To help secure additional information about internet access and use, the WSU Extension-led Stevens County BAT conducted a community broadband survey between January 7 and February 15, 2019, that was made available both online and in hard copy form. Libraries and tribal offices provided hard copies of the survey which when completed were returned and input into data files by WSU Extension staff. During the survey timeframe, 505 responses were received, with 28 additional online surveys submitted in late February for a total of 533 responses. The survey was designed to determine which internet services were available in the community; document the actual experience of home internet availability; and explore how services were or might be used, whether there was interest in additional internet services, and the barriers to obtaining adequate service. The community survey was promoted through news releases, a radio interview, Facebook posts, posters, word of mouth, and email distribution lists from members of the Stevens County/Spokane Tribe Broadband Action Team, including WSU Stevens County Extension. The survey responses do not represent a statistically valid sample of the population and results cannot therefore be generalized, but they provide an informative snapshot of the circumstances regarding internet availability and use for residents in the county who responded to the survey. The survey response population is, however, broadly representative of the demographics of the county as a whole, with about 78.2% of respondents indicating their race category as White. About 13.4% of those responding indicated their race as Native American—a key element of the population, and typically underserved.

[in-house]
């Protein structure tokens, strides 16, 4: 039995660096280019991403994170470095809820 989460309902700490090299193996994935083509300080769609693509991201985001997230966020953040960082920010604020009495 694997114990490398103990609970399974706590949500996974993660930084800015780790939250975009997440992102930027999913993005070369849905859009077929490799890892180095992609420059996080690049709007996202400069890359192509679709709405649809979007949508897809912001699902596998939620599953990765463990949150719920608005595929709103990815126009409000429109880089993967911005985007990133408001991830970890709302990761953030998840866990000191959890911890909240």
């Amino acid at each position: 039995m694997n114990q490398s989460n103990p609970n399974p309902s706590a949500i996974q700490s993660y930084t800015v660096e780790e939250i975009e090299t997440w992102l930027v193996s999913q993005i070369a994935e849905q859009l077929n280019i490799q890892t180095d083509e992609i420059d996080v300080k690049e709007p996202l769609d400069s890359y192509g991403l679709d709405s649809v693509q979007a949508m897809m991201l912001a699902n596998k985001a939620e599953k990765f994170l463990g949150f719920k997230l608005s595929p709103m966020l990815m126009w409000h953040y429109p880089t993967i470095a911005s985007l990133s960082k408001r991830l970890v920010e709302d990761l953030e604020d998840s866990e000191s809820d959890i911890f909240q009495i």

|FCC definition of
|25 Mbps download||3 Mbps upload|
|From our survey
|83% < 25 Mbps||66% < 3 Mbps|
Note: For Figure 1b, red indicates download speeds of <25 Mbps
and green indicates speeds of >25 Mbps.
Note: For Figure 1c, red indicates download speeds of <3 Mbps
and green indicates speeds of >3 Mbps.